21-Apr-20 Entanglements

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A slight digression into politics (or ‘harms of the powerful’, you could say), but I have been rather taken today with this phrase ‘entanglement’.  It comes from a lecture I gave this week on cybercrime and describes a form of cyber-attack deterrence.

Entanglement is a situation where the cost of an action exceeds the benefits, because the costs accrue to the perpetrator, as well as to the victim.  In terms of cyber-attacks, the idea is that in an interdependent world where my fortunes are somewhat dependent on yours, I will make a rational calculation to avoid the risk of entanglement (Nye, 2016).  So that risk imposes self-restraint on states and other actors.  A similar ethos underpins the idea of ‘mutually assured destruction’.

I have been thinking about it also in the context of claims by some in the US that COVID-19 was released by China deliberately.  Trump has not entirely backed that version but he has lent support to a theory that the release of COVID-19 was some sort of lab accident in Wuhan, which the authorities sought to cover up.  This has been strongly denied by China and indeed stories circulate there that this virus originated with the US military.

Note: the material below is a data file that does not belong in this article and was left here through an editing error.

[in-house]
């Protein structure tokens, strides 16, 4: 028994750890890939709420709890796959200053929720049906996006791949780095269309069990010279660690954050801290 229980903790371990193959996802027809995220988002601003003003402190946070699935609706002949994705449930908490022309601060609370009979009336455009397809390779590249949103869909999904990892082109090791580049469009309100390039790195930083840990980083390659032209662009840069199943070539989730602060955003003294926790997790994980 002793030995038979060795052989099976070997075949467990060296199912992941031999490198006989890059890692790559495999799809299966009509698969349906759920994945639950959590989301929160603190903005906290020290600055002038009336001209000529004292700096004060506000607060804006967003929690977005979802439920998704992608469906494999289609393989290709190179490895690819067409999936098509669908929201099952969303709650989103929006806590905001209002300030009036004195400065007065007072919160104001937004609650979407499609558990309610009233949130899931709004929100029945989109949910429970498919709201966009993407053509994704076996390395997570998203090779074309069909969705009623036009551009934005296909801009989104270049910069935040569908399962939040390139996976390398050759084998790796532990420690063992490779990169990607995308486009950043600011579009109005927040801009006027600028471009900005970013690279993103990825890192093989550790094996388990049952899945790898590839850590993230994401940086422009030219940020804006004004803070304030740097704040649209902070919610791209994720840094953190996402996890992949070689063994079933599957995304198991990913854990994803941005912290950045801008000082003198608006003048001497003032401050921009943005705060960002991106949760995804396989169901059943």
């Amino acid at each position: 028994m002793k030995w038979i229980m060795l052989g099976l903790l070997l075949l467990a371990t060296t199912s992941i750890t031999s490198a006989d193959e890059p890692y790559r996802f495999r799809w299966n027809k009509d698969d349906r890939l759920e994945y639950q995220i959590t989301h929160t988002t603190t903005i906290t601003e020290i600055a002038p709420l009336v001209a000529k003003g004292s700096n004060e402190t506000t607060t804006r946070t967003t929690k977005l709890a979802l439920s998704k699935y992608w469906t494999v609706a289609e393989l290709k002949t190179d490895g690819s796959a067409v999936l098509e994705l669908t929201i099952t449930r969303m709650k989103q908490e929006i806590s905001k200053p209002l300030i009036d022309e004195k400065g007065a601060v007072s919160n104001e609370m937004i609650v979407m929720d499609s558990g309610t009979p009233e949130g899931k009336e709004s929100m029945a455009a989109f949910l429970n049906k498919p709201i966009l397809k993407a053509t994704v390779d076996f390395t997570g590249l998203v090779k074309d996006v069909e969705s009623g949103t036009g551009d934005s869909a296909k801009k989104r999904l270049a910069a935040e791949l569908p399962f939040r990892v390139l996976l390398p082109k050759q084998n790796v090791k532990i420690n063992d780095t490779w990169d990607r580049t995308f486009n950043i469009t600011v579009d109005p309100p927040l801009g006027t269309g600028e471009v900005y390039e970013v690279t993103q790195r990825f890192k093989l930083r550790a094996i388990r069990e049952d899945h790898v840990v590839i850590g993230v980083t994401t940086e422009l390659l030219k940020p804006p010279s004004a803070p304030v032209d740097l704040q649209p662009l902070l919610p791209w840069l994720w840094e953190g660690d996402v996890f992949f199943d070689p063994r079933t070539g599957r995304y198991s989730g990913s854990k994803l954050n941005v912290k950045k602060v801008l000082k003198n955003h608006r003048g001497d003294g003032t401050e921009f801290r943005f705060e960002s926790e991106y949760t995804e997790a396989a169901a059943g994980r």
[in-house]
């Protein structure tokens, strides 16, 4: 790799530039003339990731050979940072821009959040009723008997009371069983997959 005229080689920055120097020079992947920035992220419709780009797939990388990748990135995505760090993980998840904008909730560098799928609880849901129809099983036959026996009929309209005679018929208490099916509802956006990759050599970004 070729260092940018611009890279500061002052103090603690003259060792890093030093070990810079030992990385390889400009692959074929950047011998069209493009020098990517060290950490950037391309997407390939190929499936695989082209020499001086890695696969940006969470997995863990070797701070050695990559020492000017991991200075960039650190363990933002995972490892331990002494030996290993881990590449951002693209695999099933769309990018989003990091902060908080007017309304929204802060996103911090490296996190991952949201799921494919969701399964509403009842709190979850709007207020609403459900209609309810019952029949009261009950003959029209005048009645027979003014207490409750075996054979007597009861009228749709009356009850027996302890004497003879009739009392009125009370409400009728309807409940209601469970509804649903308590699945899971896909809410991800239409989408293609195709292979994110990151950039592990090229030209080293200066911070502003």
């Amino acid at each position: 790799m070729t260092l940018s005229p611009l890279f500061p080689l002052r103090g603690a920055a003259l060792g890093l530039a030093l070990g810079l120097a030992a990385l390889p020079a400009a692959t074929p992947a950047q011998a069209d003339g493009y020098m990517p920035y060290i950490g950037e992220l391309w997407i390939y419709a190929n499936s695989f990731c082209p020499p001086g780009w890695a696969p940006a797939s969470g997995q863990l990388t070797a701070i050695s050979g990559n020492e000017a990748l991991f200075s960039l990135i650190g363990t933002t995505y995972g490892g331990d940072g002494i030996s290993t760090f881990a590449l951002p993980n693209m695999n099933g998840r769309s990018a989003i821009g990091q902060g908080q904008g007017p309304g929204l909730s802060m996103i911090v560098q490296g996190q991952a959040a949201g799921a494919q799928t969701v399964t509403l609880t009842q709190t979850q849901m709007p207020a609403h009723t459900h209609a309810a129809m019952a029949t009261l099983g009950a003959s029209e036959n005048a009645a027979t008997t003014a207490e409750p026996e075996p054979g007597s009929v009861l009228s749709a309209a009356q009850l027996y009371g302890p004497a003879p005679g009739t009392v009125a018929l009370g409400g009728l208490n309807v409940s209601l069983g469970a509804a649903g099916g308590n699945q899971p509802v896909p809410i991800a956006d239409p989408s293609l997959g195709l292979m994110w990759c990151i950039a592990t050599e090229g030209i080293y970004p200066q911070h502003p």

While most of these stories will turn out to be ‘fake news’, occasionally the far-fetched turns out to be true, or almost.  However, in terms of the intentional release of a biological virus (rather than an internet virus), it would seem surely that the risks of entanglement are rather too high.  You would have to either have a vaccine (which would blow your cover) or risk innumerable deaths and destabilisation of your own country and a worldwide economic downturn, which as an exporting country, China would presumably not want.

Of course, most of this war of words is part of the ongoing posturing between the two rival powers, US and China, and Trump needs an explanation for rising US deaths and a contracting economy if he is to secure the next presidential election.

Quite separately, I discovered this funded project based at University of Copenhagen 2018-2023 called Criminal Entanglements (CRIMTANG), focused on transnational organised crime. The project brings together criminologists, anthropologists and political scientists to look at the illegal and overlapping flows of migrants and drugs from North-West Africa into Europe.

So there we are: transnational crime and an interdisciplinary focus: ‘entanglement’ is the word of the day.

© Natasha Mulvihill and Criminology Tales, 2020. 

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